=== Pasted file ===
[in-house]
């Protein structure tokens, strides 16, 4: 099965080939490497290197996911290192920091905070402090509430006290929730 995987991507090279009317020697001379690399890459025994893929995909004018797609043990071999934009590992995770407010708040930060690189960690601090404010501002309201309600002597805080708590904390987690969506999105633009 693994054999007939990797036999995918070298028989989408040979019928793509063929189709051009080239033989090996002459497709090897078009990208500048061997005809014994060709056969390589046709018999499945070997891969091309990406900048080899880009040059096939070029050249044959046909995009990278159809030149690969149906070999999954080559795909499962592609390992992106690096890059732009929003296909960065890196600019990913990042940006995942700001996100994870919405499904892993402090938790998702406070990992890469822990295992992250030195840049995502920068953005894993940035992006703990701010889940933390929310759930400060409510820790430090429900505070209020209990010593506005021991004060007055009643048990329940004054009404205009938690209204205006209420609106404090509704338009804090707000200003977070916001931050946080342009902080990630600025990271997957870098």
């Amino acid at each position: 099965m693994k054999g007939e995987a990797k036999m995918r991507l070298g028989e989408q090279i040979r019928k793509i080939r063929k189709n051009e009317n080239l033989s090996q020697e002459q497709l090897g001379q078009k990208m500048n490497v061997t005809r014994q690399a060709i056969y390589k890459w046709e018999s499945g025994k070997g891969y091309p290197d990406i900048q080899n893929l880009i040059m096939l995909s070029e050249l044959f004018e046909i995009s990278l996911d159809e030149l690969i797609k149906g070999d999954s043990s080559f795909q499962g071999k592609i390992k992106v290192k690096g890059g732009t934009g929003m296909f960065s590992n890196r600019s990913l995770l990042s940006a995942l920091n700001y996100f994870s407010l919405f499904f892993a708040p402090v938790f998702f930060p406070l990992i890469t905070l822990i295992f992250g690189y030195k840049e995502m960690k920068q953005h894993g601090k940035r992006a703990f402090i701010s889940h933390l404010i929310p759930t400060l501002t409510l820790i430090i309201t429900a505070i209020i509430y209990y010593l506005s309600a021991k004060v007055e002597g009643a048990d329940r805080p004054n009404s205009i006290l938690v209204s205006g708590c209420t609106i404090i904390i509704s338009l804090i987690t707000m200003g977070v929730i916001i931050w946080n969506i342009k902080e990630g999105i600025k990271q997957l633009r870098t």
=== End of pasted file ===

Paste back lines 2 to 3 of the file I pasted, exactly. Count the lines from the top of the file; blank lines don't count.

């Protein structure tokens, strides 16, 4: 099965080939490497290197996911290192920091905070402090509430006290929730 995987991507090279009317020697001379690399890459025994893929995909004018797609043990071999934009590992995770407010708040930060690189960690601090404010501002309201309600002597805080708590904390987690969506999105633009 693994054999007939990797036999995918070298028989989408040979019928793509063929189709051009080239033989090996002459497709090897078009990208500048061997005809014994060709056969390589046709018999499945070997891969091309990406900048080899880009040059096939070029050249044959046909995009990278159809030149690969149906070999999954080559795909499962592609390992992106690096890059732009929003296909960065890196600019990913990042940006995942700001996100994870919405499904892993402090938790998702406070990992890469822990295992992250030195840049995502920068953005894993940035992006703990701010889940933390929310759930400060409510820790430090429900505070209020209990010593506005021991004060007055009643048990329940004054009404205009938690209204205006209420609106404090509704338009804090707000200003977070916001931050946080342009902080990630600025990271997957870098």
């Amino acid at each position: 099965m693994k054999g007939e995987a990797k036999m995918r991507l070298g028989e989408q090279i040979r019928k793509i080939r063929k189709n051009e009317n080239l033989s090996q020697e002459q497709l090897g001379q078009k990208m500048n490497v061997t005809r014994q690399a060709i056969y390589k890459w046709e018999s499945g025994k070997g891969y091309p290197d990406i900048q080899n893929l880009i040059m096939l995909s070029e050249l044959f004018e046909i995009s990278l996911d159809e030149l690969i797609k149906g070999d999954s043990s080559f795909q499962g071999k592609i390992k992106v290192k690096g890059g732009t934009g929003m296909f960065s590992n890196r600019s990913l995770l990042s940006a995942l920091n700001y996100f994870s407010l919405f499904f892993a708040p402090v938790f998702f930060p406070l990992i890469t905070l822990i295992f992250g690189y030195k840049e995502m960690k920068q953005h894993g601090k940035r992006a703990f402090i701010s889940h933390l404010i929310p759930t400060l501002t409510l820790i430090i309201t429900a505070i209020i509430y209990y010593l506005s309600a021991k004060v007055e002597g009643a048990d329940r805080p004054n009404s205009i006290l938690v209204s205006g708590c209420t609106i404090i904390i509704s338009l804090i987690t707000m200003g977070v929730i916001i931050w946080n969506i342009k902080e990630g999105i600025k990271q997957l633009r870098t």